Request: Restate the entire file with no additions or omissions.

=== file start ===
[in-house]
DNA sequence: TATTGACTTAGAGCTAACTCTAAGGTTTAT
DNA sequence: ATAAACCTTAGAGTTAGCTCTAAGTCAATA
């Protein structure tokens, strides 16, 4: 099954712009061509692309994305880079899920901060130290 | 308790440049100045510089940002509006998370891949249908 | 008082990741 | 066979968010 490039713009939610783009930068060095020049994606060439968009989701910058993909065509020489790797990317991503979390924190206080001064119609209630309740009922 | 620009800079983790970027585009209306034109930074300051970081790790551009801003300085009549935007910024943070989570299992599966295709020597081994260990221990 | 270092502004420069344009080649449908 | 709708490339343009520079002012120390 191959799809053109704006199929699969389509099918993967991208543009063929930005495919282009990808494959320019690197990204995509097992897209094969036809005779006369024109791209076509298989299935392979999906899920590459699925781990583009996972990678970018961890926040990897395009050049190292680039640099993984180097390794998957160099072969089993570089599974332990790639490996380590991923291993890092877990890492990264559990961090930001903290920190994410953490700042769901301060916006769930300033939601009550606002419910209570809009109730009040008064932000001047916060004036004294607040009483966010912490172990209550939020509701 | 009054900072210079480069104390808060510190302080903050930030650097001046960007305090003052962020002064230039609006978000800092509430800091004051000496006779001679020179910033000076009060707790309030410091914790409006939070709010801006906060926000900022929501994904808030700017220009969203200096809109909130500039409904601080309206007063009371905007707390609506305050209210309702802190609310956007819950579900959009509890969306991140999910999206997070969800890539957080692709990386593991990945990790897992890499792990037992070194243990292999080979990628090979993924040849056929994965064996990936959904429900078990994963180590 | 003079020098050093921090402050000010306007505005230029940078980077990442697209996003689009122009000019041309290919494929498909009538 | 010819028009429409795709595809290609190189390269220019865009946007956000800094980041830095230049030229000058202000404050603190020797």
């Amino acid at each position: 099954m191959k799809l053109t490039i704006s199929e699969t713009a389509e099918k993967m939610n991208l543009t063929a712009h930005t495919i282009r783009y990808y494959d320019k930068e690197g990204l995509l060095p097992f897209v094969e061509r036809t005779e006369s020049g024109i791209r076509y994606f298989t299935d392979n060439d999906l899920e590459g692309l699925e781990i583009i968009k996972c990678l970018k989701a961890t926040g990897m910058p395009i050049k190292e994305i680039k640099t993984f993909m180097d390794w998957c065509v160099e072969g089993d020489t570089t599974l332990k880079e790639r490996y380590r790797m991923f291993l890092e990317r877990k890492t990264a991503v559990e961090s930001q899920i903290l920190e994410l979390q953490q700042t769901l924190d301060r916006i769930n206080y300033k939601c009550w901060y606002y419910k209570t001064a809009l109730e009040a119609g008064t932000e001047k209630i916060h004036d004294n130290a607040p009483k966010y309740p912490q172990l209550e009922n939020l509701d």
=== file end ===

[in-house]
DNA sequence: TATTGACTTAGAGCTAACTCTAAGGTTTAT
DNA sequence: ATAAACCTTAGAGTTAGCTCTAAGTCAATA
């Protein structure tokens, strides 16, 4: 099954712009061509692309994305880079899920901060130290 | 308790440049100045510089940002509006998370891949249908 | 008082990741 | 066979968010 490039713009939610783009930068060095020049994606060439968009989701910058993909065509020489790797990317991503979390924190206080001064119609209630309740009922 | 620009800079983790970027585009209306034109930074300051970081790790551009801003300085009549935007910024943070989570299992599966295709020597081994260990221990 | 270092502004420069344009080649449908 | 709708490339343009520079002012120390 191959799809053109704006199929699969389509099918993967991208543009063929930005495919282009990808494959320019690197990204995509097992897209094969036809005779006369024109791209076509298989299935392979999906899920590459699925781990583009996972990678970018961890926040990897395009050049190292680039640099993984180097390794998957160099072969089993570089599974332990790639490996380590991923291993890092877990890492990264559990961090930001903290920190994410953490700042769901301060916006769930300033939601009550606002419910209570809009109730009040008064932000001047916060004036004294607040009483966010912490172990209550939020509701 | 009054900072210079480069104390808060510190302080903050930030650097001046960007305090003052962020002064230039609006978000800092509430800091004051000496006779001679020179910033000076009060707790309030410091914790409006939070709010801006906060926000900022929501994904808030700017220009969203200096809109909130500039409904601080309206007063009371905007707390609506305050209210309702802190609310956007819950579900959009509890969306991140999910999206997070969800890539957080692709990386593991990945990790897992890499792990037992070194243990292999080979990628090979993924040849056929994965064996990936959904429900078990994963180590 | 003079020098050093921090402050000010306007505005230029940078980077990442697209996003689009122009000019041309290919494929498909009538 | 010819028009429409795709595809290609190189390269220019865009946007956000800094980041830095230049030229000058202000404050603190020797």
């Amino acid at each position: 099954m191959k799809l053109t490039i704006s199929e699969t713009a389509e099918k993967m939610n991208l543009t063929a712009h930005t495919i282009r783009y990808y494959d320019k930068e690197g990204l995509l060095p097992f897209v094969e061509r036809t005779e006369s020049g024109i791209r076509y994606f298989t299935d392979n060439d999906l899920e590459g692309l699925e781990i583009i968009k996972c990678l970018k989701a961890t926040g990897m910058p395009i050049k190292e994305i680039k640099t993984f993909m180097d390794w998957c065509v160099e072969g089993d020489t570089t599974l332990k880079e790639r490996y380590r790797m991923f291993l890092e990317r877990k890492t990264a991503v559990e961090s930001q899920i903290l920190e994410l979390q953490q700042t769901l924190d301060r916006i769930n206080y300033k939601c009550w901060y606002y419910k209570t001064a809009l109730e009040a119609g008064t932000e001047k209630i916060h004036d004294n130290a607040p009483k966010y309740p912490q172990l209550e009922n939020l509701d």